Yesterday, the Boston Globe published a beautiful color spread of a project of ours in Wellesley which showed a Living Room, a Dining Room, and a Study. Within a nanosecond, probably while the reader was still enjoying his first cup of coffee, I received my first email message about the article. Now, in less than 24 hours, and twenty-one email inquiries later, I can see a clear trend. I read questions (“what is the paint color in the Living Room?”), comments (“great dining chairs!”), and kudos for each room. But it doesn’t take a math major to figure out the percentage of inquires about the home office were an overwhelming two-thirds.
Maybe it was the cosiness of the room, using dark, plummy brown walls, and soft, taupe faux suede at the windows, or the perfectly sized leather settee from Ralph Lauren’s antique reproduction line (which I could have easily sold to each of the 14 people who emailed about the home office yesterday).
Especially now, during a New England winter, as we endeavor to spend more time at home with our families, I see that functional, beautiful home offices are certainly a trend that isn’t going away.
About this time every year, when the holidays are over and kids return to school, I’m able to think clearly about the new year and resolutions. I usually have a personal one that isn’t a ground breaker (“eat more fruit”), and a few professional ones. Over the years, the work related ones are a simple sentence, typed out and attached to the side of the fridge: “I will understand my client’s wishes and produce the best work possible for them”, or ” I will ask each client to serve as a reference for me”, both of which I’m happy to say, I do.
But early on, there was one tenet that I adhered to in every aspect of my business – and if you know me you’ve heard me say it: “I just want to work with good people.”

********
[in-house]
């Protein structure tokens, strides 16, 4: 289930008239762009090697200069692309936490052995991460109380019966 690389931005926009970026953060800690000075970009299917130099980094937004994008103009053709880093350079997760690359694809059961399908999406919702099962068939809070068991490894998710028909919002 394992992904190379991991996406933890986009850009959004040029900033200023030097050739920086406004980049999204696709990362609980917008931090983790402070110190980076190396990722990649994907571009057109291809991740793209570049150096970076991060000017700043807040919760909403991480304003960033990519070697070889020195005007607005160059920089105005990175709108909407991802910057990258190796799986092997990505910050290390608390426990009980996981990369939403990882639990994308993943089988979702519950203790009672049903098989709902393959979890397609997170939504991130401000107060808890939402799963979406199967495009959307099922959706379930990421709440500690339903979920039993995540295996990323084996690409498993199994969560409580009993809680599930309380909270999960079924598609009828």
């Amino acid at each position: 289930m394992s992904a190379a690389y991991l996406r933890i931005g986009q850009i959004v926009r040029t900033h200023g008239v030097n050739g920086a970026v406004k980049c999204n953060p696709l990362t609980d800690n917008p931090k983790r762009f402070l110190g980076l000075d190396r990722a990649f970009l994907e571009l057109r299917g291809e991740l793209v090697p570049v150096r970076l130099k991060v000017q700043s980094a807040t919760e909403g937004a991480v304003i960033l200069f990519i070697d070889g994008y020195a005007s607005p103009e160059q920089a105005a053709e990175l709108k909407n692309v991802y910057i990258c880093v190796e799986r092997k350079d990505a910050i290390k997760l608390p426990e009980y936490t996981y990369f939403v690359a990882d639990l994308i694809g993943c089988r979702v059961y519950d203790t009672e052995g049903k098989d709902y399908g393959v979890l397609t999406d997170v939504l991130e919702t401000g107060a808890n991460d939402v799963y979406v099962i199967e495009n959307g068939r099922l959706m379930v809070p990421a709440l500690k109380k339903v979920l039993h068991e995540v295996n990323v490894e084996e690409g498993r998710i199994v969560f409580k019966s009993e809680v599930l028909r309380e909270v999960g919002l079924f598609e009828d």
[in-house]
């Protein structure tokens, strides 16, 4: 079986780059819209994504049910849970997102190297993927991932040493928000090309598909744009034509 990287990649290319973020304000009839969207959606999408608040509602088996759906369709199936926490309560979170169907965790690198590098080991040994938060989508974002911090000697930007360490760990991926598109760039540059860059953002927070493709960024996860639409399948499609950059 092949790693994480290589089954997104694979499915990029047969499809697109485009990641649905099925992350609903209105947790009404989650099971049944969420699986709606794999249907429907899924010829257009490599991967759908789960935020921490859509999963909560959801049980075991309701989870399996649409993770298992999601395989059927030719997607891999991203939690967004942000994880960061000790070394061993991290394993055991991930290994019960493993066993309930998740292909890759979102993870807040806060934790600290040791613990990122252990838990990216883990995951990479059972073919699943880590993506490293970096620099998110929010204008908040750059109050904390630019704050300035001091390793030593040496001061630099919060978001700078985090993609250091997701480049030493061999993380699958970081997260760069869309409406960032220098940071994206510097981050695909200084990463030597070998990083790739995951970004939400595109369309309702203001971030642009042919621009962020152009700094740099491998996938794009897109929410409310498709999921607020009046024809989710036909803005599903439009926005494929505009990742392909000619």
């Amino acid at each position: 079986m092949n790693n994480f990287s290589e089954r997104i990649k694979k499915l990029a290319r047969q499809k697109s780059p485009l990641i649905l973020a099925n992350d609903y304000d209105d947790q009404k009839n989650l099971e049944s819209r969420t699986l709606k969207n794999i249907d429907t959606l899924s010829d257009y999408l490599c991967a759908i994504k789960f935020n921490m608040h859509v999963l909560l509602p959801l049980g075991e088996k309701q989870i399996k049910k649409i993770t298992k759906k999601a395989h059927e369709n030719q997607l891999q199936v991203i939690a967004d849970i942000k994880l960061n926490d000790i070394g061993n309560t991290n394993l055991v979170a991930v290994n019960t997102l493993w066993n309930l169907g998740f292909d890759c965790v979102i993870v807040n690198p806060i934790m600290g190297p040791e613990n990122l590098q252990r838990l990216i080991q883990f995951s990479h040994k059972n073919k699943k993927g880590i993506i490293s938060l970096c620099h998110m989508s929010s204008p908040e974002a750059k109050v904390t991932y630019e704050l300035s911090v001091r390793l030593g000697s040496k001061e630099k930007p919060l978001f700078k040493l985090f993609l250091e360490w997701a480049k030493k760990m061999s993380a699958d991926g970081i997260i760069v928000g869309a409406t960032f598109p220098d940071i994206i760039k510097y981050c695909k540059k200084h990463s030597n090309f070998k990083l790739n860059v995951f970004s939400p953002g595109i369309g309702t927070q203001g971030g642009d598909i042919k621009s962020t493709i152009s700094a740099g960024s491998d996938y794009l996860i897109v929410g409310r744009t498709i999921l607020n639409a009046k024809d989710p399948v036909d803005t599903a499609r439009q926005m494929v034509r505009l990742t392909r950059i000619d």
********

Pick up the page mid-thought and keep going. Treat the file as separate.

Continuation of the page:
And by good, I mean wickedly talented, intrinsically good, fair minded people. This guideline applies to not only “my” people (my subs, my employees, the outside firms we use) but my clients. Since you are with these people everyday, in situations surrounding a client’s biggest personal asset (their home), you truly get to know one another.
It’s kind of like dating: a wise person once told me to look for “caring, open, happy, stable, fair types”. Sometimes what may appear on the surface to be a really terrific looking project pops up, but if you dig deeper, and usually not that deep, you’ll see that it really isn’t as wonderful as you thought. An incredibly successful early stage investor said to me long ago that he invested in the people, not the product; with the right people, anything is possible.
Thankfully I have amazing, bright, kind, lovely clients AND terrific, dedicated artisans, architects, and craftsmen who not only make it all great, but pretty fun, too. So, thank you my friends, like Flavin Architects, the dear and super talented Joe Keller (below, on a photo shoot with me that is about to be published in the Boston Globe); Howard Raley, the cast and crew of This Old House, David Webster and his team, and so many others that made magic this year alone. You’re the best.
My love of looking at paintings began early on, around fourth grade, when I began to visit museums throughout the world: initially Boston and New York and later Paris and London. I loved the variety of paintings, sculptures, decorative items, yet also the aura of the importance – even reverence – of the art. Eventually I studied studio art and art history and worked in the world of museums, galleries, and a London auction house. Even today, I still will “visit” my favorite works of art whenever I can. As a young girl I was mesmerized by the bravado brush strokes and pleasing composition of John Singer Sargent’s The Daughters of Edward Darley Boit. To this day, almost as if on autopilot, if I’m at the MFA I will visit that painting. Continue reading “Looking Good While Doing Good”